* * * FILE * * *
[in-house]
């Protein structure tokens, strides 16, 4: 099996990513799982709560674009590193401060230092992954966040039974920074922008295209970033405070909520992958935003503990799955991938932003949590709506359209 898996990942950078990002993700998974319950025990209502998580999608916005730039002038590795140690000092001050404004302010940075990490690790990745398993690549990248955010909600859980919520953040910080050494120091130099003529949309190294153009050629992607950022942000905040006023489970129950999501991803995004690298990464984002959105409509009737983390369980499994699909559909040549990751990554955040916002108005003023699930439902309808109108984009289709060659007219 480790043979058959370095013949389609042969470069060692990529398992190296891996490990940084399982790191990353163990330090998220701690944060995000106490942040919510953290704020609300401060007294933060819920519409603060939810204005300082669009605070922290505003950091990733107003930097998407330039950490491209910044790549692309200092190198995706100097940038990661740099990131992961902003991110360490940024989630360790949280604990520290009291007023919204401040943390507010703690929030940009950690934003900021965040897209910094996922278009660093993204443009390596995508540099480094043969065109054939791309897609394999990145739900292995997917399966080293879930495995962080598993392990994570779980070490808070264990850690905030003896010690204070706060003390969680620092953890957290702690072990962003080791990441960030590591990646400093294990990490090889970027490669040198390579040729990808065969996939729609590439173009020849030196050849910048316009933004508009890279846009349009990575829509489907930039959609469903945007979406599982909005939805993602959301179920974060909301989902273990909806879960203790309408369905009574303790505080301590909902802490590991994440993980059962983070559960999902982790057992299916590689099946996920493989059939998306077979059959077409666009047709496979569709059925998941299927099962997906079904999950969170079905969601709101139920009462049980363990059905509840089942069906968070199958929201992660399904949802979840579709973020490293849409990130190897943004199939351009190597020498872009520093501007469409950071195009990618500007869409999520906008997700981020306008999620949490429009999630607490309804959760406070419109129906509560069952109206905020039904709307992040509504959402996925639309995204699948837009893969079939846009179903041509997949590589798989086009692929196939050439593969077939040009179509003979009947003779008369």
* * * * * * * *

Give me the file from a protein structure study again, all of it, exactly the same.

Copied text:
[in-house]
């Protein structure tokens, strides 16, 4: 099996990513799982709560674009590193401060230092992954966040039974920074922008295209970033405070909520992958935003503990799955991938932003949590709506359209 898996990942950078990002993700998974319950025990209502998580999608916005730039002038590795140690000092001050404004302010940075990490690790990745398993690549990248955010909600859980919520953040910080050494120091130099003529949309190294153009050629992607950022942000905040006023489970129950999501991803995004690298990464984002959105409509009737983390369980499994699909559909040549990751990554955040916002108005003023699930439902309808109108984009289709060659007219 480790043979058959370095013949389609042969470069060692990529398992190296891996490990940084399982790191990353163990330090998220701690944060995000106490942040919510953290704020609300401060007294933060819920519409603060939810204005300082669009605070922290505003950091990733107003930097998407330039950490491209910044790549692309200092190198995706100097940038990661740099990131992961902003991110360490940024989630360790949280604990520290009291007023919204401040943390507010703690929030940009950690934003900021965040897209910094996922278009660093993204443009390596995508540099480094043969065109054939791309897609394999990145739900292995997917399966080293879930495995962080598993392990994570779980070490808070264990850690905030003896010690204070706060003390969680620092953890957290702690072990962003080791990441960030590591990646400093294990990490090889970027490669040198390579040729990808065969996939729609590439173009020849030196050849910048316009933004508009890279846009349009990575829509489907930039959609469903945007979406599982909005939805993602959301179920974060909301989902273990909806879960203790309408369905009574303790505080301590909902802490590991994440993980059962983070559960999902982790057992299916590689099946996920493989059939998306077979059959077409666009047709496979569709059925998941299927099962997906079904999950969170079905969601709101139920009462049980363990059905509840089942069906968070199958929201992660399904949802979840579709973020490293849409990130190897943004199939351009190597020498872009520093501007469409950071195009990618500007869409999520906008997700981020306008999620949490429009999630607490309804959760406070419109129906509560069952109206905020039904709307992040509504959402996925639309995204699948837009893969079939846009179903041509997949590589798989086009692929196939050439593969077939040009179509003979009947003779008369």